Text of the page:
Like I said above, we’ve had our Sodastream machine for over six years, and it is still going strong. The technology is pretty uncomplicated, and you are replacing regularly one important part – the actual cartridge. I have at least six friends who have machines as well (it spread like wildfire once everyone realized how nice it was), and they have all been used for a very long time. One friend bought one in Germany and the company replaced it with an American version once they moved back to the States. I imagine they would replace one if on the off chance it broke.

    I think one of the biggest benefits of the machine is that you don’t have to recycle all the cans or bottles. Plus you are getting the water from the tap, so you are minimizing the amount of fossil fuels it takes to transport soda from one place to another. Plus this means I also don’t have to lug soda or seltzer home from the grocery store every week. This is also an added value to me.

  27. em says:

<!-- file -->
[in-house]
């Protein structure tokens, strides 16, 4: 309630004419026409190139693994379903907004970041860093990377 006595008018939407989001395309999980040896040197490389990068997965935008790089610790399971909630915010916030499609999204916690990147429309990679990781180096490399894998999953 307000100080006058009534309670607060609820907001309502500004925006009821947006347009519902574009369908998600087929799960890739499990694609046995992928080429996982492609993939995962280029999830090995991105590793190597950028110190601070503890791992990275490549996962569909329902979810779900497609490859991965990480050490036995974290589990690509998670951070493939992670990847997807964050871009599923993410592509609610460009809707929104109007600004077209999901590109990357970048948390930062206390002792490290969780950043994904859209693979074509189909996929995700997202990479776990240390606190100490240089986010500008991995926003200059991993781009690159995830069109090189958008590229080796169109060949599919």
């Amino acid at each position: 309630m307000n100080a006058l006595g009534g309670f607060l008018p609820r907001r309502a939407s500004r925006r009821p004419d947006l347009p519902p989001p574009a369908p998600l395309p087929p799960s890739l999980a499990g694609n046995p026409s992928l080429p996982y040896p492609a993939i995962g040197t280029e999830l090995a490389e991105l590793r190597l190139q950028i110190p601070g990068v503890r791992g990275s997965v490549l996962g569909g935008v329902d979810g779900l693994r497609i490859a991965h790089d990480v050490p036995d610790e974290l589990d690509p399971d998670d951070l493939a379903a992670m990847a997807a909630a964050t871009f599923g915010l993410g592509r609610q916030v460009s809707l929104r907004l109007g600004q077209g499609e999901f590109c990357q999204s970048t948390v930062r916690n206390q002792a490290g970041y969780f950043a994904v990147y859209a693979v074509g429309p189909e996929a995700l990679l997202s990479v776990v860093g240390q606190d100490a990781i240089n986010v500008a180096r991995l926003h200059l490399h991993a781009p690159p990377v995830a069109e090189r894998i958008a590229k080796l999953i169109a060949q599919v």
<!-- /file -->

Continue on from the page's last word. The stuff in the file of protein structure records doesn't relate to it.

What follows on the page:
To all those who drink diet and think its not hurting you I would recommend doing some research on all the artificial sweeteners in your sodas because they are crippling on your health. They can cause minor symptoms like headaches, blurred vision, trouble sleeping, and many more or they can make serious health problems worse or progress faster. Drinking regular soda is much safer, not that its healthy either but healthier.

  28. Jonathan says:

    I also agree with Trent regarding the negative effects of soda on ones health. Even diet soda is full of all sorts of substances that are unhealthy. I’m not saying everyone should give up soda. I still drink it from time to time myself. I fully realize the negative health impacts, though.